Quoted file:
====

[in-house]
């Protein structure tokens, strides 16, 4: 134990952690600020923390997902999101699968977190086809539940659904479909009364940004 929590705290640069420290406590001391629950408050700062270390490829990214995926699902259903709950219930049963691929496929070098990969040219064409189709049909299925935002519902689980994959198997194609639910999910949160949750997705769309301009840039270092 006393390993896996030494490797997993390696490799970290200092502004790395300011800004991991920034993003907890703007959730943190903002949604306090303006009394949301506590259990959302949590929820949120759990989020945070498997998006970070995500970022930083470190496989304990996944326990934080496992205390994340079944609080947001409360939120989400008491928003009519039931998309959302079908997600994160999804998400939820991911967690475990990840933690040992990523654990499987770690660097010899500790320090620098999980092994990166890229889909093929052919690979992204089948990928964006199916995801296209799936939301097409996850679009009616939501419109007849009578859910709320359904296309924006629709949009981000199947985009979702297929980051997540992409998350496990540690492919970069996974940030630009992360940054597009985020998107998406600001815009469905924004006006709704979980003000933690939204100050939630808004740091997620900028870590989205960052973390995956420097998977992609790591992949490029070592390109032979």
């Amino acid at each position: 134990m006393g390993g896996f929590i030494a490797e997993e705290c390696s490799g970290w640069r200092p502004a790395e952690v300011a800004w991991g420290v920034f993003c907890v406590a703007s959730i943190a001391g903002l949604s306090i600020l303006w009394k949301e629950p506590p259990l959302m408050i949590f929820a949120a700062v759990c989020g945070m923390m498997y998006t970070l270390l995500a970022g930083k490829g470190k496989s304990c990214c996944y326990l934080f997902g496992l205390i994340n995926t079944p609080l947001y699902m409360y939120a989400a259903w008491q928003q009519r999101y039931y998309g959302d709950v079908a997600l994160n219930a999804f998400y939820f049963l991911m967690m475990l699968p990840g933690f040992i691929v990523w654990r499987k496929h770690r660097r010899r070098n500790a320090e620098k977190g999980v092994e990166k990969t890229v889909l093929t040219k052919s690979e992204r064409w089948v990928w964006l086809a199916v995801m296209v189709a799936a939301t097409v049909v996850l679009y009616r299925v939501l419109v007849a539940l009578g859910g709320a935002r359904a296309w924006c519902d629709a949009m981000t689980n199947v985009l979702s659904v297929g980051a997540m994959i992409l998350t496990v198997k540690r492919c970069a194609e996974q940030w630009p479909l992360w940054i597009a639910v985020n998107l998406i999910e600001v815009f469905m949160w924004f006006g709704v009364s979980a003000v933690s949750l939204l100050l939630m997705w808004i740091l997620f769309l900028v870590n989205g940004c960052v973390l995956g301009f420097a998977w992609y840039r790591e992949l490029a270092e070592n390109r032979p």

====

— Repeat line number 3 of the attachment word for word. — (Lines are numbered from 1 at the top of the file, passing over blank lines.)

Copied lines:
């Amino acid at each position: 134990m006393g390993g896996f929590i030494a490797e997993e705290c390696s490799g970290w640069r200092p502004a790395e952690v300011a800004w991991g420290v920034f993003c907890v406590a703007s959730i943190a001391g903002l949604s306090i600020l303006w009394k949301e629950p506590p259990l959302m408050i949590f929820a949120a700062v759990c989020g945070m923390m498997y998006t970070l270390l995500a970022g930083k490829g470190k496989s304990c990214c996944y326990l934080f997902g496992l205390i994340n995926t079944p609080l947001y699902m409360y939120a989400a259903w008491q928003q009519r999101y039931y998309g959302d709950v079908a997600l994160n219930a999804f998400y939820f049963l991911m967690m475990l699968p990840g933690f040992i691929v990523w654990r499987k496929h770690r660097r010899r070098n500790a320090e620098k977190g999980v092994e990166k990969t890229v889909l093929t040219k052919s690979e992204r064409w089948v990928w964006l086809a199916v995801m296209v189709a799936a939301t097409v049909v996850l679009y009616r299925v939501l419109v007849a539940l009578g859910g709320a935002r359904a296309w924006c519902d629709a949009m981000t689980n199947v985009l979702s659904v297929g980051a997540m994959i992409l998350t496990v198997k540690r492919c970069a194609e996974q940030w630009p479909l992360w940054i597009a639910v985020n998107l998406i999910e600001v815009f469905m949160w924004f006006g709704v009364s979980a003000v933690s949750l939204l100050l939630m997705w808004i740091l997620f769309l900028v870590n989205g940004c960052v973390l995956g301009f420097a998977w992609y840039r790591e992949l490029a270092e070592n390109r032979p």